Evolve Into a Data-Driven Organization, Part 2

Until an organization actually acts on data, a Web analytics initiative’s return on investment (ROI) is zero. Web analytics’s most important element, acting on the data, is also the part organizations struggle with the most. In part one of this series, we reviewed five common stumbling points in becoming a data-driven organization and some solutions that frequently help overcome them. Today, five more roadblocks that hinder evolution into a data-driven company.

Limited Access to Data

Far too often, the people who decide what and how to change their organization’s Web site don’t have access to data that could provide potential solutions to site issues. When decision makers get data based on key performance indicators (KPIs), their recommendations can be better informed, more targeted, and usually much more successful.

With some of the tools larger Web analytics providers offer, including dashboards and Excel functionality (Omniture and WebTrends), this has become significantly easier. In many cases, decision makers may not even have to log in to the tool interface to obtain the necessary data.

Also, different data types are frequently siloed within an organization. Often, these data sets can drive insight to many other people in the organization and greatly complement data they already have. We’ve found success creating a diverse team to identify the following:

  • Different data types

  • How data types are used, or could be used, by different people
  • What types of insight each can provide

In some cases, data can be integrated into one system. More commonly, it’s simply a matter of making the data available to all the stakeholders who can benefit from it.

Goals Not Tied to KPIs

When the correct KPIs are set, they can frequently linger without much focus. People lose sight of the KPIs and return to the old way of doing business. By tying group and individual goals to specific KPIs’ performance, you ensure everyone focuses on the right destination. Performance reviews, bonuses, and so forth can all be tied to KPIs. When our clients tie KPIs to individuals’ performance goals, we find they have more success accomplishing goals and improving site performance.

Starting Too Big

Trying to solve all problems at once can lead to a long, slow process in which focus is lost and the most important elements don’t receive enough attention. Our most successful clients start small:

  • Pick one page, form, or promo that isn’t performing well. Try to improve it based on the monetization and protestation discussed in part one.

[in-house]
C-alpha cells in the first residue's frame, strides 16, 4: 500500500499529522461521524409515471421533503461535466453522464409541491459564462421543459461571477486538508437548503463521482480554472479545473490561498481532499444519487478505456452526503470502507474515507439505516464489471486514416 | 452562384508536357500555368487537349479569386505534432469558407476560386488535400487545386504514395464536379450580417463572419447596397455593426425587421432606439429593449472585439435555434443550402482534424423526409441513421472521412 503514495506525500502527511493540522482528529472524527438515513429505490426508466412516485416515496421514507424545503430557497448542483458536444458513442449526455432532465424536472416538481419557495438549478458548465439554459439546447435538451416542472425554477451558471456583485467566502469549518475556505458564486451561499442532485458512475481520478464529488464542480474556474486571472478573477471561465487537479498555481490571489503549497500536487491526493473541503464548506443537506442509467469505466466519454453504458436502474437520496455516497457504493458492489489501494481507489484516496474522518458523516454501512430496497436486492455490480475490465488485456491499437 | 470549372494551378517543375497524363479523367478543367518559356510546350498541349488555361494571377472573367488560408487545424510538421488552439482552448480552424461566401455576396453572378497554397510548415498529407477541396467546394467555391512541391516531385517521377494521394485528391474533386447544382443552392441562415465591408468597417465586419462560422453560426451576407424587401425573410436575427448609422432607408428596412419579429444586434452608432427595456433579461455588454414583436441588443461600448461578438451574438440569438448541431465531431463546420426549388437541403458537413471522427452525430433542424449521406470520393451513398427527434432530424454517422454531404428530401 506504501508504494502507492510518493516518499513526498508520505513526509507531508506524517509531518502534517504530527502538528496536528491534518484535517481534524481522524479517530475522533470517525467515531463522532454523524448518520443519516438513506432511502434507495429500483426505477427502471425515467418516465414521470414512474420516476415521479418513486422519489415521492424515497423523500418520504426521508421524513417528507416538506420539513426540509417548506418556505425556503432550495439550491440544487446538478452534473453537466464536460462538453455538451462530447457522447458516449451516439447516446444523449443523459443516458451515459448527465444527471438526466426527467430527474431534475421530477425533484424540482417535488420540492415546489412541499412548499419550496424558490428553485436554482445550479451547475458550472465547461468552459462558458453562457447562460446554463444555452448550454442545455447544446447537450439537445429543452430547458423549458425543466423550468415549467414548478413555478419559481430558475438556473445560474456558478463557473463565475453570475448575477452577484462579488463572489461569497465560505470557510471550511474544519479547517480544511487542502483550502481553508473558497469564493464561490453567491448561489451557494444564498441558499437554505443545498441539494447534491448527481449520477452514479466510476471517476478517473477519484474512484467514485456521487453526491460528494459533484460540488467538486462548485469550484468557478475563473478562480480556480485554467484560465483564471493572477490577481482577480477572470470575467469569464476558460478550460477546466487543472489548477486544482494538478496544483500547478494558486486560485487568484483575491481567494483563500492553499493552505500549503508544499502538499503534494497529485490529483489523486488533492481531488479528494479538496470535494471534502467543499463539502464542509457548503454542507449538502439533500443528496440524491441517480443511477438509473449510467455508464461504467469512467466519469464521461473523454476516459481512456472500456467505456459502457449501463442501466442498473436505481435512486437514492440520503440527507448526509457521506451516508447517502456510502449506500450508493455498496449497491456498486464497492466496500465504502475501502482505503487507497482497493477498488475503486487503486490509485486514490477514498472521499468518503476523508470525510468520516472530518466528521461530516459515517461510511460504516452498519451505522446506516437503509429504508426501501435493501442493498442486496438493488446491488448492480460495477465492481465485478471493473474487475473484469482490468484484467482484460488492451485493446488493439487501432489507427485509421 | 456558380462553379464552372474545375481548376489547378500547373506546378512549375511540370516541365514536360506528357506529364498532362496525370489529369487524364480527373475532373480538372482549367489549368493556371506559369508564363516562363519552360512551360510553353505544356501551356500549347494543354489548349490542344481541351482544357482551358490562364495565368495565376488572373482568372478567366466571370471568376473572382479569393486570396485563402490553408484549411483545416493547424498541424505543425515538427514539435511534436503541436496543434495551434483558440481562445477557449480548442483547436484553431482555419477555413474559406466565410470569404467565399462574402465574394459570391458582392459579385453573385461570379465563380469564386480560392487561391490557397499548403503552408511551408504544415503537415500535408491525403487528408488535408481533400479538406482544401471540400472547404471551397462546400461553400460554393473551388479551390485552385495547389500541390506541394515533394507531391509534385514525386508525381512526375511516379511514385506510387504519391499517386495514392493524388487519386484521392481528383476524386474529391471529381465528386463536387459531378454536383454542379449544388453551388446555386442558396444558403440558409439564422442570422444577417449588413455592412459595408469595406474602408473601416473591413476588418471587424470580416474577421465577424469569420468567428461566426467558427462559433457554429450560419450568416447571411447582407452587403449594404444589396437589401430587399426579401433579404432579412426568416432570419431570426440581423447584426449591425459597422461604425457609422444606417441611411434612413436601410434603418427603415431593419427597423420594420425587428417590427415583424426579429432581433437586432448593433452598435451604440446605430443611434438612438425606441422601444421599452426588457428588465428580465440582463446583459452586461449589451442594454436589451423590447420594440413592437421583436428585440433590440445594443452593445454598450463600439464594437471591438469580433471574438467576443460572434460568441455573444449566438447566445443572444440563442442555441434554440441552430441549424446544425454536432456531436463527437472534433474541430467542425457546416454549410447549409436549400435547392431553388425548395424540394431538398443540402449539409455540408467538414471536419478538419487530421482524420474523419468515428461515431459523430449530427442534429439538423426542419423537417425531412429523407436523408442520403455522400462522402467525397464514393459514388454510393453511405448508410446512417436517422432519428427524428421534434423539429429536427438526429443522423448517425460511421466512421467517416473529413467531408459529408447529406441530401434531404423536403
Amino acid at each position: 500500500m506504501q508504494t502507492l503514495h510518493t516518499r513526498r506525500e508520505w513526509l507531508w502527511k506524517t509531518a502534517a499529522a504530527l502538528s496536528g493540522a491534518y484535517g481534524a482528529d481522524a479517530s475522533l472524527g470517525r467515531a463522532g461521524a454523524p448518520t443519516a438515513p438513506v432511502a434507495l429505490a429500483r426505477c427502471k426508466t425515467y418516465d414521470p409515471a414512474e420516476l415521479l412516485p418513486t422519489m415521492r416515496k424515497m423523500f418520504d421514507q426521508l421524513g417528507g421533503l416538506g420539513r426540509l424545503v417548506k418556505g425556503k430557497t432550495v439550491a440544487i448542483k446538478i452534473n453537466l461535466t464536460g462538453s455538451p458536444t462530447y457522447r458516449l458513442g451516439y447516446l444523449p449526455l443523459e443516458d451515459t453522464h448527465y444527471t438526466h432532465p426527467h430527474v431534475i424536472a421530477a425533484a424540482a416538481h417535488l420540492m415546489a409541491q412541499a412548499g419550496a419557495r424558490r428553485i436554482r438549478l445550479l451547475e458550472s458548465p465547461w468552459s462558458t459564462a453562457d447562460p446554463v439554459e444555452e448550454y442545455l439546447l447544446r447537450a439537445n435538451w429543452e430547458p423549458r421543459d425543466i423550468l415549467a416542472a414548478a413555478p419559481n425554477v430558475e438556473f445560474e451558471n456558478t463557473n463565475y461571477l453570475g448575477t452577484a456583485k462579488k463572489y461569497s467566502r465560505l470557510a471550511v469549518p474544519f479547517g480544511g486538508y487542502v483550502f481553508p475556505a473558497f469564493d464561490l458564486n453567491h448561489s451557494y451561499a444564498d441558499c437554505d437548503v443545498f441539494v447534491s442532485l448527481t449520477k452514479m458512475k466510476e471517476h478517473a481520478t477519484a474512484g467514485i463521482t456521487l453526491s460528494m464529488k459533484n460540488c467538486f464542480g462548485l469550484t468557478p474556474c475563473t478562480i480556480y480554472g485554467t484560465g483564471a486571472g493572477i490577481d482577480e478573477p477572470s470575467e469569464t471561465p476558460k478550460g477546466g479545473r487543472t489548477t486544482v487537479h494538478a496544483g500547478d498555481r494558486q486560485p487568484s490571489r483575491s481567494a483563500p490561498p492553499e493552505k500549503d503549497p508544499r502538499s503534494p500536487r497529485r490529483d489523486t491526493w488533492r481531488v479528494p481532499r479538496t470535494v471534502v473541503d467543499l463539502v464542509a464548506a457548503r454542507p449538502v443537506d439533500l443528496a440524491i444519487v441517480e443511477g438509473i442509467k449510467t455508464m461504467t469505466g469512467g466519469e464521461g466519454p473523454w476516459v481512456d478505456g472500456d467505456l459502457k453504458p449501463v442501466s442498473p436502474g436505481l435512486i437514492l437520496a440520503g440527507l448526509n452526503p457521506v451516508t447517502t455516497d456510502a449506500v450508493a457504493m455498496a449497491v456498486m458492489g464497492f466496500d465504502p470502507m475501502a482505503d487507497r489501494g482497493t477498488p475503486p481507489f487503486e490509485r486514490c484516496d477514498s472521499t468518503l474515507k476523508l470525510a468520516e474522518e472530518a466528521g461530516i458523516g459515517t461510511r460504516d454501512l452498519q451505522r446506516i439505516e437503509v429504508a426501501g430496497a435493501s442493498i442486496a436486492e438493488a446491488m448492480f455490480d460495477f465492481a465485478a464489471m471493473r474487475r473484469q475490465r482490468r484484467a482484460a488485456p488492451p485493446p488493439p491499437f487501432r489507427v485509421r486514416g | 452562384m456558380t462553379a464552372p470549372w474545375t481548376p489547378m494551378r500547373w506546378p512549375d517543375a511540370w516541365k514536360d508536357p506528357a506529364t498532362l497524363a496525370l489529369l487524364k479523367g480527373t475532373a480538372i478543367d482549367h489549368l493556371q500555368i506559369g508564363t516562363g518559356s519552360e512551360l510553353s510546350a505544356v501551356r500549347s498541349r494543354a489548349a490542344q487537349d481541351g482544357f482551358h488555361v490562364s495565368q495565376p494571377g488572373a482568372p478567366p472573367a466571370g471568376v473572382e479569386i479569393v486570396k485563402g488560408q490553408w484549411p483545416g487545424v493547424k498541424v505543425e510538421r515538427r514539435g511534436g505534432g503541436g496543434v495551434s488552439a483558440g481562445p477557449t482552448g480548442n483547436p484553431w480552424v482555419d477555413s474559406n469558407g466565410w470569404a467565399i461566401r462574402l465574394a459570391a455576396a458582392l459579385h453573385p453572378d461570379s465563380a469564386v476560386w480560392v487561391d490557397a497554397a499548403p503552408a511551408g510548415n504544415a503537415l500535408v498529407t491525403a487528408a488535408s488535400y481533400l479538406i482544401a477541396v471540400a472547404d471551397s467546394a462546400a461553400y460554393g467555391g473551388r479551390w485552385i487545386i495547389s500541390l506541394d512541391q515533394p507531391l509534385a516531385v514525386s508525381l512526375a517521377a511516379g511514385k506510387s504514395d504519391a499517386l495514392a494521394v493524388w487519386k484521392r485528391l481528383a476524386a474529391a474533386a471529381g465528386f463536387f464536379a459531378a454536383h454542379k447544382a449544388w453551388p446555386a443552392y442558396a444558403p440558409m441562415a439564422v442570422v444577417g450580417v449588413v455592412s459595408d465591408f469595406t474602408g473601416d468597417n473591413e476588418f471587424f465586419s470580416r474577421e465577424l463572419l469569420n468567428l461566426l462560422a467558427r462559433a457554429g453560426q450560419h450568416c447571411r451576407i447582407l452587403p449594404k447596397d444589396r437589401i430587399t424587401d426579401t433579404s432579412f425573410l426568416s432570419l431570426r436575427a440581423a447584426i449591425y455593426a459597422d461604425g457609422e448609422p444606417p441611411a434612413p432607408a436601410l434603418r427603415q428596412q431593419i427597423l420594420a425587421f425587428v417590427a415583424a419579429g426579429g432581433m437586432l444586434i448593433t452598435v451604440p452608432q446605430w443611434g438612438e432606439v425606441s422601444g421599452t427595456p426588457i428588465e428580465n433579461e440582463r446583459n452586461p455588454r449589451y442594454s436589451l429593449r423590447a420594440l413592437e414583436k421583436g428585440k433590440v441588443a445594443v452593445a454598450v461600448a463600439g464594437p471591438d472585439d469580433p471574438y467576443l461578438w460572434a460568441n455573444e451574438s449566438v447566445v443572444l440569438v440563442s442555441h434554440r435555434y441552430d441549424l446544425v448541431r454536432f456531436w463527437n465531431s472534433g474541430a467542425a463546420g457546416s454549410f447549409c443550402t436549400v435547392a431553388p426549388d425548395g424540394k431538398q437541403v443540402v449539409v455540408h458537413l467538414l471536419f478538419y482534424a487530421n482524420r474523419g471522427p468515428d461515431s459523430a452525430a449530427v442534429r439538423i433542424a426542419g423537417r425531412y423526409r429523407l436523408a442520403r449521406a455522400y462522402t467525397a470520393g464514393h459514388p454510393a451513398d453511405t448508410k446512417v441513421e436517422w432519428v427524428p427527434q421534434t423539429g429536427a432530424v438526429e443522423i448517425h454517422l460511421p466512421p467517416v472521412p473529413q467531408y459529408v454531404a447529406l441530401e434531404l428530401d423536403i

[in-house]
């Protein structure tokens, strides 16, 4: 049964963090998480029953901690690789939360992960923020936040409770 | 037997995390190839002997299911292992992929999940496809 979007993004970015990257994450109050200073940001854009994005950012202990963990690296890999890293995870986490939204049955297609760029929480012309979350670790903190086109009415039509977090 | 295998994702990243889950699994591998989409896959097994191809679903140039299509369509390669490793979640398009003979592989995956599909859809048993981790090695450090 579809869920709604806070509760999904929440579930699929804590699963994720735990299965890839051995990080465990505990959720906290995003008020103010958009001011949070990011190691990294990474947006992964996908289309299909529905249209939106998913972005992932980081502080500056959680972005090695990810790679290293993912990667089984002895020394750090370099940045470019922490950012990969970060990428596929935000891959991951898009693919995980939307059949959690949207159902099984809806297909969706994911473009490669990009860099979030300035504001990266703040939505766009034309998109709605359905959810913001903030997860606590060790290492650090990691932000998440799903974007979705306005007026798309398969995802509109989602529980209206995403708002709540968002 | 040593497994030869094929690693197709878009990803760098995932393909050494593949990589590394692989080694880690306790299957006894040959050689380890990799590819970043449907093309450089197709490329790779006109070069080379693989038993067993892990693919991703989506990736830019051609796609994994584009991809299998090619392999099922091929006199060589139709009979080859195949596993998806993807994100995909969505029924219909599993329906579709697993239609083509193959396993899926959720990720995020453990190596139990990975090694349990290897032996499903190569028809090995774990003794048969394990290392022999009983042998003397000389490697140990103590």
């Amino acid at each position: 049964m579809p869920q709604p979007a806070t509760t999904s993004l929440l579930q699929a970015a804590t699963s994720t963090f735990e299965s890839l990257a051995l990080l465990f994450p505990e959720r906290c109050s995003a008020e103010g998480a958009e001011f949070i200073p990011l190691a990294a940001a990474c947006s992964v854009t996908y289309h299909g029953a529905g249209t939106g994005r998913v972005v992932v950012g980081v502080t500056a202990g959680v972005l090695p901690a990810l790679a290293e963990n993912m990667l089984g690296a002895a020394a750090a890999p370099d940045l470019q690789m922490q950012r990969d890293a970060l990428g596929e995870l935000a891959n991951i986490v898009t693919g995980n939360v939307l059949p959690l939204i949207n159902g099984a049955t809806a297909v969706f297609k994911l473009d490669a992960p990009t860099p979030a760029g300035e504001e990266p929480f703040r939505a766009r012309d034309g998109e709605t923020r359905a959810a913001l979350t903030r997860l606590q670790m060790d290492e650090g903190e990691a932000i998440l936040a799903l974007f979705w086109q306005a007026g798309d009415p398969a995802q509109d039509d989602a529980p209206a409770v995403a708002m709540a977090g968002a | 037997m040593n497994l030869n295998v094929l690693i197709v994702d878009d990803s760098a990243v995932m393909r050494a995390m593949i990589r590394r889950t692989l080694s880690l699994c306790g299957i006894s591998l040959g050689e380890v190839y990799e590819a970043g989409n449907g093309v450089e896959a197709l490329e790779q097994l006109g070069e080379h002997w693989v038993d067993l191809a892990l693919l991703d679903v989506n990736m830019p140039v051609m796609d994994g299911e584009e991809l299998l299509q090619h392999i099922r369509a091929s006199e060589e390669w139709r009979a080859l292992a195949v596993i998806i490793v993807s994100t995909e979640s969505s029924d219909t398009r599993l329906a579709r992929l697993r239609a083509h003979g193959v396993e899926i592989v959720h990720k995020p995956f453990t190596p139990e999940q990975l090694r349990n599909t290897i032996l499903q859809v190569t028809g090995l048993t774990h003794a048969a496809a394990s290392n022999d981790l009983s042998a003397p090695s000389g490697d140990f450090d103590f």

• Start with a basic A/B or multivariable test.
  • Go through the steps, evaluate the outcome, then continue from there.

After the first successful optimization steps, the others are much easier. You start to understand the process and upside of such work.

Overly Data Driven

Though data help drive a lot of insight, you can go too far. The Web is about persuading visitors to make a series of decisions. Like advertising, it’s an art, not a science. Overanalyzing can stifle the creativity that fosters persuasiveness. It’s imperative to consider attitudinal data, customer feedback, research, competitive information, and the like when identifying opportunities and making site changes.

Lack of Committed Individual and Executive Support

Arguably, two of the most important factors in successfully becoming a data-driven organization are executive support and committed resources. Without that support, Web analytics easily moves to the back burner when other pots start to boil.

Dedicate a person to be responsible for Web analytics, whether she’s an internal or external resource. This person can champion data use and provide insight to other team members on how to use the data. Ongoing site optimization is a paradigm shift for a lot of organizations, so executive support is important to help get (and keep) the ball rolling.

Like many others, you may find your organization impeded by many of these roadblocks. That’s why so many people must struggle to close the loop on Web analytics/data-driven ROI. Let me know how you overcame some of these issues or what struggles you’ve had in overcoming them.

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